Disney to Reboot "The Rocketeer" With Black Female Lead
Every day this month, I will be examining the first pages of random comics. Today’s page is from Detective Comics #620, which was published by DC and is cover dated late August 1990. Enjoy!
The credits are right there on the page: Alan Grant, writer; Norm Breyfogle, penciller; Steve Mitchell, inker; Todd Klein, letterer; Adrienne Roy, colorist. This is the third chapter in a story that kills off Tim Drake’s mother and cripples his father. Tim, meanwhile, is tracking down a cyber-criminal whom he unmasks in this issue. This page shows a ransom demand for Tim’s parents, who were kidnapped in the Caribbean (this entire story is melodramatically full of voodoo crap, in case you’re wondering).
Breyfogle does a nice job designing this splash page, as it’s the first page of the story, as well. Grant gives us very few verbal clues – it’s the Gotham Outdoor Mall, and Batman “told Gordon he’d got it wrong,” although we don’t know what Gordon got wrong. But as a splash page, it works very well. Batman frames the scene with a typical Breyfoglian cape that stretches around three-quarters of the panel. Everything on the page directs our eyes toward the target – the man carrying the ransom in the gym bag. The way the buildings are drawn moves our eye down the three walkways converging directly above the target, while the motorcycle riders on those walkways force the eye in the direction they’re driving. Even the stones in the walkways angle our vision toward the man. Meanwhile, Batman’s face, in the lower left, blocks our eye and sweeps it toward his right hand, which is directly underneath the man carrying the gym bag. Similarly, the sign advertising the Gotham Outdoor Mall, as unlikely that it’s simply erected there in the middle of the walkway, blocks our eye from moving downward and to the right in order to get to the next page without first accounting for the targeted man. Breyfogle’s design is simplistic in some ways, but clever nevertheless – he knows exactly where he wants the reader’s eye to go, and he skillfully manipulates to that point. Not every comic artist is as adept at this, believe me.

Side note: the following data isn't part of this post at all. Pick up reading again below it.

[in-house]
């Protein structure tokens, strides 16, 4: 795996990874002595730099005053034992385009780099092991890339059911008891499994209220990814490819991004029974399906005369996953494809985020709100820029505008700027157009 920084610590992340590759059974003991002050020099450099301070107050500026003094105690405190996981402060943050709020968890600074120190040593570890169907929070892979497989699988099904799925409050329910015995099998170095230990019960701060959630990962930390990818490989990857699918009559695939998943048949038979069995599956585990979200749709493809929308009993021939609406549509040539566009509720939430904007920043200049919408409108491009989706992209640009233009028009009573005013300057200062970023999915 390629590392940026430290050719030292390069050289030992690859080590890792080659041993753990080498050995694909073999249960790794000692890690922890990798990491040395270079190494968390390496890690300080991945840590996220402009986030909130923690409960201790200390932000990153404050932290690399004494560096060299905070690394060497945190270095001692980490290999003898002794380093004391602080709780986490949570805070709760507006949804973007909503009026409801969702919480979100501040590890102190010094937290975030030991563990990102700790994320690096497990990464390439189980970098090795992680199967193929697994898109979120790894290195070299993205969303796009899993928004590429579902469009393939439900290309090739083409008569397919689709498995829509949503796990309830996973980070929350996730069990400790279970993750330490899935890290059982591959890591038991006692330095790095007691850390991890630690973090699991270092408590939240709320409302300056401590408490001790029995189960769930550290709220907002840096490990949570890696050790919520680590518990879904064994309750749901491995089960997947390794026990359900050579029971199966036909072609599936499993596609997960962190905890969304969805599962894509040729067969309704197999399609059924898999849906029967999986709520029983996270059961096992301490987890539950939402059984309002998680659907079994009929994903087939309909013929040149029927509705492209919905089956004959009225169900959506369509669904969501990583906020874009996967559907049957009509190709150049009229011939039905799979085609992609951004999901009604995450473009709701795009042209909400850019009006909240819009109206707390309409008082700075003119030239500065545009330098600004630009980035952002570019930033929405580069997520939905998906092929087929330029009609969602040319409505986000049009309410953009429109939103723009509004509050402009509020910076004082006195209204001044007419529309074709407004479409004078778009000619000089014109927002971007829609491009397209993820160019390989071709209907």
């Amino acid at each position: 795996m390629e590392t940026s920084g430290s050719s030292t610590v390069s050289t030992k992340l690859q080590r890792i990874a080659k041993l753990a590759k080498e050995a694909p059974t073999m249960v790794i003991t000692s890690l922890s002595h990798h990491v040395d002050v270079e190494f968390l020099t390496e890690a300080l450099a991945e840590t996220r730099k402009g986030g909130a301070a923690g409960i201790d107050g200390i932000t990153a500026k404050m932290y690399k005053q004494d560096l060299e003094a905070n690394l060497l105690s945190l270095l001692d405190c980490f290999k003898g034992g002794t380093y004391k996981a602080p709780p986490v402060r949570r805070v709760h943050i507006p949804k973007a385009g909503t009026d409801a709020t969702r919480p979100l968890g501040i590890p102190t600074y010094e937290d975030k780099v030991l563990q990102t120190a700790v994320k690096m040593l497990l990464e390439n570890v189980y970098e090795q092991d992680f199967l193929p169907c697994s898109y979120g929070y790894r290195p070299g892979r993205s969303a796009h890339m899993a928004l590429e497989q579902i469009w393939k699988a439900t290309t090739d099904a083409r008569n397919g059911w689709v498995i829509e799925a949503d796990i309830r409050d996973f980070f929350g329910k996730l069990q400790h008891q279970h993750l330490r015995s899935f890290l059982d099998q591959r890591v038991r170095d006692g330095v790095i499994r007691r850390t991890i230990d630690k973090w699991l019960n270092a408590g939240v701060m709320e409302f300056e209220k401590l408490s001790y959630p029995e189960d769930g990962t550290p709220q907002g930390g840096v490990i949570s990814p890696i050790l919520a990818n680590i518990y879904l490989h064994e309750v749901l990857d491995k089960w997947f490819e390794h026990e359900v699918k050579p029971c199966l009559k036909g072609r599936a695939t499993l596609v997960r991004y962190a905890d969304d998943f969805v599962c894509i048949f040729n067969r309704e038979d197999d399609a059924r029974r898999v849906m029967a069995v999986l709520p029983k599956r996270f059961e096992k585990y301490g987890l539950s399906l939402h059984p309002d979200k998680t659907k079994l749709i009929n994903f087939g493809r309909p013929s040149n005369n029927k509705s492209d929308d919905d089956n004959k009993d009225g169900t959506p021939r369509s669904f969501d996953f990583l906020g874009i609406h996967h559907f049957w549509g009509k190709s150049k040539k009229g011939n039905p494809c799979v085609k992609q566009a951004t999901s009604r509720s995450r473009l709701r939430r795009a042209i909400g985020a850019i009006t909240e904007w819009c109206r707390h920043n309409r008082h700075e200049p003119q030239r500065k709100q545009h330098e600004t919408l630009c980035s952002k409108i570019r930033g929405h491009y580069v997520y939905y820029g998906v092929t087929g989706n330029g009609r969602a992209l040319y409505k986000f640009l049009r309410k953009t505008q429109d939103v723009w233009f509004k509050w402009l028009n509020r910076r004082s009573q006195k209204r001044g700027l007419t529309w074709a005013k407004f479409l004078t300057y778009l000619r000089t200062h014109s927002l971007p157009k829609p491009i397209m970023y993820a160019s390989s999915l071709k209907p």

This is a nice, kinetic, mysterious, and well designed first page. Grant doesn’t give us a ton of information, but the page certainly makes the reader curious to see what’s going on!
Next: Our first visit from Marvel’s most ubiquitous mutant. I fear it won’t be our last!
Comics Should Be Good accepts review copies. Anything sent to us will (for better or for worse) end up reviewed on the blog. See where to send the review copies.